I have The Giant Book of Women’s Health Secrets which says the British tried to duplicate the American study which had shown aspirin could stop a heart attack. They were unable to duplicate the results. The reason given by the authors is that in England aspirin is not “buffered” like it is here. The buffering agent is magnesium. The authors suggest that because magnesium relaxes muscles, it most likely is the magnesium in U.S. aspirin which stops the heart attack. They suggest taking magnesium for headaches. I had to try that, of course. And sure enough, it works.
The Magnesium Miracle
Carolyn Dean, M.D., N.D., author of The Magnesium Miracle, is a medical doctor, naturopath, acupuncturist, homeopath, herbalist, certified clinical nutritionist, and a regular guest on radio and television programs. She has written three other health books, in addition to her top selling The Magnesium Miracle, and is a contributing editor to Natural Health magazine.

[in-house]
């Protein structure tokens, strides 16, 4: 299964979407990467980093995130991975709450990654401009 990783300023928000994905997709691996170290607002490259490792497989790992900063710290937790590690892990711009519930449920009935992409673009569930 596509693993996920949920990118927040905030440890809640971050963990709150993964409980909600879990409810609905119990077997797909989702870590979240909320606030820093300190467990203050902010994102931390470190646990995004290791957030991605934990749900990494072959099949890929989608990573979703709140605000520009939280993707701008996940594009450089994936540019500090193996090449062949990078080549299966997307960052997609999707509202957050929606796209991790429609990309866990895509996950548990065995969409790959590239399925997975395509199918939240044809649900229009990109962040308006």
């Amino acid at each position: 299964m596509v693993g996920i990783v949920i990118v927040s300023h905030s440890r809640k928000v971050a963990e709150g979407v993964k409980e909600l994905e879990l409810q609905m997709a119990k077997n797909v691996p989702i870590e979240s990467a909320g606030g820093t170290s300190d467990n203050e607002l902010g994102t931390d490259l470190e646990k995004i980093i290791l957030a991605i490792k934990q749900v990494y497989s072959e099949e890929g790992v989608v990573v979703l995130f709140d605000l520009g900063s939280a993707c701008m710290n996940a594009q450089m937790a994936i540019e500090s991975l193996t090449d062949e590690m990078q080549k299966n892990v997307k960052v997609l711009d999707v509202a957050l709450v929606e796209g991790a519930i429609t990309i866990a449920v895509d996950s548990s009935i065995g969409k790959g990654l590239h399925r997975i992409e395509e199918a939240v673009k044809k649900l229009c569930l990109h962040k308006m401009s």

Magnesium, Dr. Dean emphasizes,
- protects the brain from toxins such as food additives.
- naturally thins blood, preventing clots, strokes, and pain.
- relaxes head and neck muscle tension.
- People with Alzheimer’s and Parkinson’s are often low in Magnesium.
More than seventy-five years ago, medical scientists declared magnesium to be an essential nutrient, indispensable to life. When this mineral is part of your diet, you are guarding against and helping to alleviate health threats such as heart disease, stroke, osteoporosis, diabetes, depression, arthritis, and asthma.